Published Monthly In Cooperation With The Jewish Federation Of Ocean County

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By Rabbi Ellen S. Wolintz-Fields Congregation B’nai Israel Toms River, N.J.


or many in the Jewish community, we are given the opportunity to publicly hear the story of the binding of Isaac, referred to as Akedat Yitzchak, twice a year, once on the Second Day of Rosh Hashanah, and once the week we read Parashat Vayera, which will be the Shabbat of October 19, 2013. (Although if one follows the Triennial Torah Reading, where a third of the Torah Portion is read each year, then the story of the binding of Isaac is only read when the third part of the Triennial is read. In addition, if one attends a Reform Synagogue that does not observe the Second Day of Rosh Hashanah, then one also does not hear this reading. However, one should study this fascinating Torah story anyhow, found in chapter 22 of the book of Genesis.) The story of the Akedah, the binding of Isaac, is one of the most powerful and enigmatic passages in the Torah. Why did God need to test Abraham’s faith in such a dramatic fashion? Why did Abraham heed God’s instruction to sacrifice Isaac

without offering any resistance? Why did the angel of the Lord wait until the very last moment - when Abraham had a knife at Isaac’s throat - to intervene? Over the centuries, many commentators have offered interpretations of the Akedah story, for example, the following interpretation. God commands Abraham: “Take now your son, your only son, whom you love, Isaac, and go to the land of Moriah, and offer him there for a burnt offering upon one of the mountains which I will tell you.” How would Abraham have reacted to these words? Here is what he may have been thinking: “Your son, your only son” - I have two sons, Ishmael and Isaac. Isaac is not my “only” son. Yes, I have sent Ishmael away at Sarah’s request but he is still my son. “Whom you love” - I love Ishmael! I sent him away with great reluctance, but he is my first son; he is stronger than Isaac. I prayed that God would accept Ishmael as my heir (Genesis 17:18). “Isaac” - Isaac is a shy, weak boy. How can he possibly be my successor? Isaac does not have the strength of character to build a new faith and a new nation. God was not testing Abraham’s faith in God. Rather, God was testing to see if Abraham could open his eyes and realize the virtues of Isaac! God was creating an opportunity for Abraham to work on his relationship with his son Isaac. God was sending Abraham up to Mount Moriah on a little trip to spend some quality time with his son Isaac, to find a new appreciation for his son, for some relational bonding time with him, not binding time with Isaac. Continued on next page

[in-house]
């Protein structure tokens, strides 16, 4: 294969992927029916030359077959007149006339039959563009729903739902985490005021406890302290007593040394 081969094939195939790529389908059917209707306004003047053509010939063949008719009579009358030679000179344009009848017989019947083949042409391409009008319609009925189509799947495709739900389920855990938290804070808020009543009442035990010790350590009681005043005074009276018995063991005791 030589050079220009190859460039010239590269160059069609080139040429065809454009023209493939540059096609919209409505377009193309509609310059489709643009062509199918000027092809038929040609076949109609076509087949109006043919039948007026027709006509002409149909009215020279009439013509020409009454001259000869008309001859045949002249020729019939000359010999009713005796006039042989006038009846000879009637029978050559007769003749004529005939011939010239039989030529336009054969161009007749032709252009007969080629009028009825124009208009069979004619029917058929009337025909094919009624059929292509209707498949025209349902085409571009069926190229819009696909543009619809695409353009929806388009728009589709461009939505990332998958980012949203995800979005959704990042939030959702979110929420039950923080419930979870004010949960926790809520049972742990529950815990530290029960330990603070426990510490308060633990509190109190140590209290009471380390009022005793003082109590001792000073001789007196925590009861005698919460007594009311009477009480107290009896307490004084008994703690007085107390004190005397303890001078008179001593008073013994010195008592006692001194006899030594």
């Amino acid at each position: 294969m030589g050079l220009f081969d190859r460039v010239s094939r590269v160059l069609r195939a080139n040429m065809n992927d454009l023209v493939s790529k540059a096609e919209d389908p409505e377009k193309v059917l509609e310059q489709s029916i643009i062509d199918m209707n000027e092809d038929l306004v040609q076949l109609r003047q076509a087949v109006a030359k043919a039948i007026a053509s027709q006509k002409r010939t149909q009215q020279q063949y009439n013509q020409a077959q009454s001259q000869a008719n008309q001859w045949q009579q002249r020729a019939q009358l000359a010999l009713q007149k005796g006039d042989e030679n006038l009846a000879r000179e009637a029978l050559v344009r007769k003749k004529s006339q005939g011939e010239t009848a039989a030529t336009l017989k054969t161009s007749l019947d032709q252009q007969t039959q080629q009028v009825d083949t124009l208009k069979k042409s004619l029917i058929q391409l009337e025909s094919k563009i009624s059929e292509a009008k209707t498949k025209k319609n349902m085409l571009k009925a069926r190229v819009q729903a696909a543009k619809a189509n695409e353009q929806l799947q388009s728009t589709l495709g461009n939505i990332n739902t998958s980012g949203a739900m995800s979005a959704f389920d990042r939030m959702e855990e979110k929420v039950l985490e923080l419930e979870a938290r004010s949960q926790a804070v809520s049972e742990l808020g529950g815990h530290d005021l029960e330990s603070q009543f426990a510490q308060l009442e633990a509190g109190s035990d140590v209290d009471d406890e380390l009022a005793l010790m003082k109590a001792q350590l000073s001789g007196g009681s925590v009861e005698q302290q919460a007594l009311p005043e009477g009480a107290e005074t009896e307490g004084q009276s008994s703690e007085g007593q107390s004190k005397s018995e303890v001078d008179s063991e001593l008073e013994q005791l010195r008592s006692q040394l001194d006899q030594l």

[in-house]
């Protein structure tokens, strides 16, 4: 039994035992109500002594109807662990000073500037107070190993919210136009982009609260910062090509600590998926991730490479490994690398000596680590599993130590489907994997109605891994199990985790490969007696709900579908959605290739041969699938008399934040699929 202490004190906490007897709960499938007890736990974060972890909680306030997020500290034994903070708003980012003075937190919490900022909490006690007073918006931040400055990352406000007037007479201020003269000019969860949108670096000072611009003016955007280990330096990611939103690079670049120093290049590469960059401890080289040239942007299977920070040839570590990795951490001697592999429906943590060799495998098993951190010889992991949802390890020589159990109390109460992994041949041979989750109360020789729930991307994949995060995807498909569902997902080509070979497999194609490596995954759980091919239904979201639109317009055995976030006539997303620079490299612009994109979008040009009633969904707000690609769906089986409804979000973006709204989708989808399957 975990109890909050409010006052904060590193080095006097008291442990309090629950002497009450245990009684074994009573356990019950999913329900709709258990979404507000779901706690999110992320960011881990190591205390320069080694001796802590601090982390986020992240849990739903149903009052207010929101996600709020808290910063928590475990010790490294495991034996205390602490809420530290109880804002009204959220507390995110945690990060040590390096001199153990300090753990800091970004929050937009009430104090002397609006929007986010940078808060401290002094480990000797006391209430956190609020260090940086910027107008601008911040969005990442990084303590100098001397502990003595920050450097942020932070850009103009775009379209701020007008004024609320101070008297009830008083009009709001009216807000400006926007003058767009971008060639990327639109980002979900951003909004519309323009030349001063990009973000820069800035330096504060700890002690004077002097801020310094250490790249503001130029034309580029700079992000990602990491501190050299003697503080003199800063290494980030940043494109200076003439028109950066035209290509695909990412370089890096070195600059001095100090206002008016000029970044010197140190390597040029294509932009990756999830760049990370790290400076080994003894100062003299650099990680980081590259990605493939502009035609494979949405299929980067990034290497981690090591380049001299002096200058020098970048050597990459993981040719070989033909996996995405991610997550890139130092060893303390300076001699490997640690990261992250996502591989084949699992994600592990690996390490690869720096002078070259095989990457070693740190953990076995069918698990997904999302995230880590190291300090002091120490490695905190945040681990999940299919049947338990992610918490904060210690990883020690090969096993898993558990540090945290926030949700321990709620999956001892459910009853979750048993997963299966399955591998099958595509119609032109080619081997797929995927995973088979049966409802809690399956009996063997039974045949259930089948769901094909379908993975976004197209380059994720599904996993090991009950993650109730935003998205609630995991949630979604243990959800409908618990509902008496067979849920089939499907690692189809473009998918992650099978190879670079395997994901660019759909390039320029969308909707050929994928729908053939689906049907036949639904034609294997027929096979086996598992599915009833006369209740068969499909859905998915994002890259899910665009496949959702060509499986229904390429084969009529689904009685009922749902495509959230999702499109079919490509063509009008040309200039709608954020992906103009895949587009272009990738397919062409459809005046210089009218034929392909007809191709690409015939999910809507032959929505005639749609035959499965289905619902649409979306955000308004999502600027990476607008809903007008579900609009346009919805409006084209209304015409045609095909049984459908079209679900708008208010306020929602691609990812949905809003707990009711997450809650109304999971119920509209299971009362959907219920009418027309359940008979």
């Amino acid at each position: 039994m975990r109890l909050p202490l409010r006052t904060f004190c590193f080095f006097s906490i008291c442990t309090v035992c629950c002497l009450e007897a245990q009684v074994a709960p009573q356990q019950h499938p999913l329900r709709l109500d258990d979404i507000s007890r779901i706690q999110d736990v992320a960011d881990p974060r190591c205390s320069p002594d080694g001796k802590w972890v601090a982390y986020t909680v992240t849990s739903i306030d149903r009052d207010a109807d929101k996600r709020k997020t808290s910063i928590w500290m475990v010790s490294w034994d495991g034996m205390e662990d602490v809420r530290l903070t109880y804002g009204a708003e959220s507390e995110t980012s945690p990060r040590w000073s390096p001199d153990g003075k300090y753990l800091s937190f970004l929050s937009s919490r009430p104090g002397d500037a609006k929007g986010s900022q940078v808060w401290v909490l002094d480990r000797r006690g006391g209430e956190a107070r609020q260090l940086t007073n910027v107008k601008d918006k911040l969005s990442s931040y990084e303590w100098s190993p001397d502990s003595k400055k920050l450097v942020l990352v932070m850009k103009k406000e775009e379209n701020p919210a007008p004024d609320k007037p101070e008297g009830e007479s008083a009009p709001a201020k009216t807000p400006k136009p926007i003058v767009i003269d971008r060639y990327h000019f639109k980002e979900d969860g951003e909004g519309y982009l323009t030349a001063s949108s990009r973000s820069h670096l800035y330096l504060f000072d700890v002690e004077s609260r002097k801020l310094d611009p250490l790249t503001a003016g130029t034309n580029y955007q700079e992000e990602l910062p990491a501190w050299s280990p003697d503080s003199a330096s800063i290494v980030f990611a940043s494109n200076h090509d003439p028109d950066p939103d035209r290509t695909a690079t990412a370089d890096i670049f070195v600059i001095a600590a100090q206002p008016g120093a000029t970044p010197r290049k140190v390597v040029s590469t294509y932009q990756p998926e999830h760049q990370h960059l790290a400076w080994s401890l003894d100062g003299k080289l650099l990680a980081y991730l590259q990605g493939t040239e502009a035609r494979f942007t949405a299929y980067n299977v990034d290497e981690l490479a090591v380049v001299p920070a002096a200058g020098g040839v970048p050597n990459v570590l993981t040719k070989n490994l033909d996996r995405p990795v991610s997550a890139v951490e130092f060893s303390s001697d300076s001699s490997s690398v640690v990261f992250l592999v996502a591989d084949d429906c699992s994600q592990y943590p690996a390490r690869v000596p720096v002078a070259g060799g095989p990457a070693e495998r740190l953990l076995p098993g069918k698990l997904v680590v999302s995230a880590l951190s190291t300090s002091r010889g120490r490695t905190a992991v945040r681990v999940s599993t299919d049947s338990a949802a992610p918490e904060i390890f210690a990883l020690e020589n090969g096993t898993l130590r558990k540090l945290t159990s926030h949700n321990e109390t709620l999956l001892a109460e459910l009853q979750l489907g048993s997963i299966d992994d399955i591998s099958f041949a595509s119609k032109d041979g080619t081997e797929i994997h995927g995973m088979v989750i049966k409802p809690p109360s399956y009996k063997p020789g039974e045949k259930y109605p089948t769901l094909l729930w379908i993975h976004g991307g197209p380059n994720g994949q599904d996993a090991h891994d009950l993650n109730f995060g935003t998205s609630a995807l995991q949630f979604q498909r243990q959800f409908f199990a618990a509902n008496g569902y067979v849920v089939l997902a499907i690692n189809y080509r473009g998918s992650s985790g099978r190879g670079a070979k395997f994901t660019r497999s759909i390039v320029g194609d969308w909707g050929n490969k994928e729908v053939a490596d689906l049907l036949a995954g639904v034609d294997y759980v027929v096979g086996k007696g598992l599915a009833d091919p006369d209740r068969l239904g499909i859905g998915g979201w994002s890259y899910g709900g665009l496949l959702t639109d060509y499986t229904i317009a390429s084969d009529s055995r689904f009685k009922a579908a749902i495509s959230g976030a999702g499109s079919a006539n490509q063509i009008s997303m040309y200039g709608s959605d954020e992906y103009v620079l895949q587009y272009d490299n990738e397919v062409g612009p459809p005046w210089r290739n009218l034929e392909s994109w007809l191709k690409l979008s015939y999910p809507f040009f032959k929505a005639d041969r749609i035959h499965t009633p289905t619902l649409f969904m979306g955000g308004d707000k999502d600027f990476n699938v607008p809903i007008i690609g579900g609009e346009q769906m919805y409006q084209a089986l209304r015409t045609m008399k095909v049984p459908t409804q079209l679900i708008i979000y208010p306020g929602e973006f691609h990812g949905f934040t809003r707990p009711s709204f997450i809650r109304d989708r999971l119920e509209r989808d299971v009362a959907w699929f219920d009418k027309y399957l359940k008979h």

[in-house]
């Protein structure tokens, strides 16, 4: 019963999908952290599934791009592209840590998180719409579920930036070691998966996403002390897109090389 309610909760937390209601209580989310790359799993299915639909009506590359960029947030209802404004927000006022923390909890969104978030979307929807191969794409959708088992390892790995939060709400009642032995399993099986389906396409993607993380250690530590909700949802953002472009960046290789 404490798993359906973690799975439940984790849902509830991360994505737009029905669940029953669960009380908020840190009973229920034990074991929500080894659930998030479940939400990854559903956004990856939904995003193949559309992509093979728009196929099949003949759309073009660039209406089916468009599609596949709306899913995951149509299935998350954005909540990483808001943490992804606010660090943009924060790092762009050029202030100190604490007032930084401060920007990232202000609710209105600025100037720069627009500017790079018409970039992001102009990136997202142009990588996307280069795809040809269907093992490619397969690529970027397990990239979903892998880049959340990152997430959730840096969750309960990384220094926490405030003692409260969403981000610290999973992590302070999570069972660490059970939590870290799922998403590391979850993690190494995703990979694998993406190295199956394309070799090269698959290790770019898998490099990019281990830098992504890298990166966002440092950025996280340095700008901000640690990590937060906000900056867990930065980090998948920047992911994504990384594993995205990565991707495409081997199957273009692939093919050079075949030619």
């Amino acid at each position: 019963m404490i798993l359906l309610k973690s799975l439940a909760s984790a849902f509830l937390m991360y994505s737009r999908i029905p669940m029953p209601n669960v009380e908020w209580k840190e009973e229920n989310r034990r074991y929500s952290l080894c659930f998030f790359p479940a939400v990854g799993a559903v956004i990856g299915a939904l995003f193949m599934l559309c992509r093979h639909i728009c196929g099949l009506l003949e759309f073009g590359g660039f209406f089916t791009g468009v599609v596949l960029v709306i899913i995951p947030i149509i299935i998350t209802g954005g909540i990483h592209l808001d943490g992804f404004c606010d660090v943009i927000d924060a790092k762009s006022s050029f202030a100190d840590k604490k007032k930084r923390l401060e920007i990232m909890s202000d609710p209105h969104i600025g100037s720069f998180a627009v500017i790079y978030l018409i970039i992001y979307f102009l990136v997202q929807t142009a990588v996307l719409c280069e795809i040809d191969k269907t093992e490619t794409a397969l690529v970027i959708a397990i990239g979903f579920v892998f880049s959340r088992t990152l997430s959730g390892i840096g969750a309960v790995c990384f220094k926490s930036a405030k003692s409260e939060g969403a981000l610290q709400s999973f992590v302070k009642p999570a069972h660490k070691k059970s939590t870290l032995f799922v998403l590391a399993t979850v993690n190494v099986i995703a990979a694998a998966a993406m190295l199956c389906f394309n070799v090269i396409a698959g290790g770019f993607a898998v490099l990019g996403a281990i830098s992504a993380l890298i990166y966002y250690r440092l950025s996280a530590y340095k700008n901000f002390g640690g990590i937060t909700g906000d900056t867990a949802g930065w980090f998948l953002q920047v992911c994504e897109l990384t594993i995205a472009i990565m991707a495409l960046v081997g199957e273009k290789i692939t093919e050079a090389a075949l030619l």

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The Jewish Journal - October 2013 12 Cheshvan - 16 Kislev

Akedat Yitzchak Continued from previous page

Abraham offered no resistance to God’s command because Abraham did not value Isaac highly. Abraham did not take the opportunity to strengthen his family ties, and spend some quality time with Isaac to create a better relationship with him. Instead, perhaps Abraham realized this was his opportunity to be rid of Isaac and reclaim Ishmael as his rightful heir – remember – this is just one interpretation.